Tafenoquine Approved to Prevent Malaria in Canadians by 60 Degrees Pharmaceuticals!

60 Degrees Pharmaceuticals Inc. (“60P” or the “Company”) (Nasdaq: SXTP) is thrilled to announce that the Canadian Intellectual Property Office (CIPO) has granted them a patent that covers the use of tafenoquine for the prevention of malaria among individuals who have never before contracted the disease.

This new patent promises travelers as well as residents of Canada and the United States the strong protection they need to stay healthy, as they are often malaria naïve due to the lack of immunity towards the disease.

Traveling to a malaria-prone area? Get ahead of the game with ARAKODA, a FDA-approved regimen for malaria prevention that utilizes tafenoquine as its active molecule. Consisting of two 100 mg tablets taken once daily for three days prior to travel, and two tablets taken on a weekly basis during the course of travel up to six months, plus another two tablets taken the week following travel, ARAKODA provides comprehensive and reliable protection against malaria.

Get the peace of mind that comes with knowing you’re taking the necessary preventative measures – ARAKODA is available for adults in the U.S., though it is not currently available in Canada.

ARAKODA, the revolutionary malaria prevention drug utilizing tafenoquine, has recently been granted a Canadian patent—effective till December 2, 2035—securing exclusive use for the drug in preventing malaria in malaria-naive individuals. This follows the previously awarded U.S. patent, both covering the drug’s dosing regimen that has been accepted in the U.S. as a reliable means of malaria prevention.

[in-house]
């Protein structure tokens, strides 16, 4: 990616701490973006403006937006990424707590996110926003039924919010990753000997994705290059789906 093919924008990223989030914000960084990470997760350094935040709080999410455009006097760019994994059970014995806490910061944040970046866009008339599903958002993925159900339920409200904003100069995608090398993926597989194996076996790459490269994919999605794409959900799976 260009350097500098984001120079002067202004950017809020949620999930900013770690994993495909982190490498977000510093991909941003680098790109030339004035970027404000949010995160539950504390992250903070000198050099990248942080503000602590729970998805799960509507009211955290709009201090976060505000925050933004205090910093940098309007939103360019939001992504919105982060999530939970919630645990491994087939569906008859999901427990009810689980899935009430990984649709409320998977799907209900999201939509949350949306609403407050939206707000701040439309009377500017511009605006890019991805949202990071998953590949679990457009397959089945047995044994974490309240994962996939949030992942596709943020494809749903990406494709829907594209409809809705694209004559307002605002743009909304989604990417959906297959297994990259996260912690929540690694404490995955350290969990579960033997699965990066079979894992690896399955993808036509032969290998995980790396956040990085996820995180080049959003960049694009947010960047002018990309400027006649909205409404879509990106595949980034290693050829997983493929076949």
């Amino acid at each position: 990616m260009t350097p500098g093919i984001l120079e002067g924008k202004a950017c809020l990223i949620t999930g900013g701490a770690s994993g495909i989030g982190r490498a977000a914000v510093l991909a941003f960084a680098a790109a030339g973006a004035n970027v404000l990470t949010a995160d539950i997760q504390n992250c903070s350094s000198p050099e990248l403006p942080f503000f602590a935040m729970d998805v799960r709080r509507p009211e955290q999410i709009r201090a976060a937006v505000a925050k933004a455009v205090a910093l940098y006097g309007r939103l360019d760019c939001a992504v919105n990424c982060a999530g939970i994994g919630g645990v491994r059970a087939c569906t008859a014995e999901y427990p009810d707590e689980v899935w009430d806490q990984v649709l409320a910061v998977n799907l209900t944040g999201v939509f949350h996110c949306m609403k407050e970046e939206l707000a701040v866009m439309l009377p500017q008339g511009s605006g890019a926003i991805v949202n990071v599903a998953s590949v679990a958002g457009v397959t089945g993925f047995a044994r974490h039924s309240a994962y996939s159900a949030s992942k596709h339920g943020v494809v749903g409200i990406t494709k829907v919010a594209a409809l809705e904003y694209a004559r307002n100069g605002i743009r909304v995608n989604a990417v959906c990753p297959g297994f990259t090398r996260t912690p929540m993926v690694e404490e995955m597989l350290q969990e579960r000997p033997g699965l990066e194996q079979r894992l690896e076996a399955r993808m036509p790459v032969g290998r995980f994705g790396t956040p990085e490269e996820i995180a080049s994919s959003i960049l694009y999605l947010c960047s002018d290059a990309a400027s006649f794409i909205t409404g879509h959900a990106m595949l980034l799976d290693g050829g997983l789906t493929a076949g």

Malaria is a life-threatening disease for those who are uninfected, and unfortunately, there is no vaccine available with approval from Canadian or U.S. regulatory authorities. The Centers for Disease Control and Prevention (CDC) and Health Canada advise travelers to take malaria chemoprophylactic drugs to reduce the risk of contracting the illness; a risk which is sadly becoming more present in the United States and Canada.

Despite these efforts, 1,823 malaria cases were reported in the U.S. in 2018 and 489 in Canada in 2014 — with 95% of Americans who contracted the illness coming from travel, and not taking or adhering to the prescribed chemoprophylactic drugs.

As local malaria transmission increases, such as the cases of eight Texas and Florida residents in 2023, raising the CDC’s health alert, it is even more essential for travelers to be aware and prepared.

About ARAKODA® (tafenoquine)

ARAKODA (tafenoquine) and KODATEF are now available at retail pharmacies, distributed through pharmaceutical wholesaler networks in the United States and Australia respectively. Developed by the Walter Reed Army Institute of Research in 2018, they offer the potential advantage of less-frequent dosing due to the long terminal half-life of tafenoquine (around 16 days!). However, ARAKODA is not suitable for everyone, so patients and physicians should consult the Important Safety Information before prescribing.

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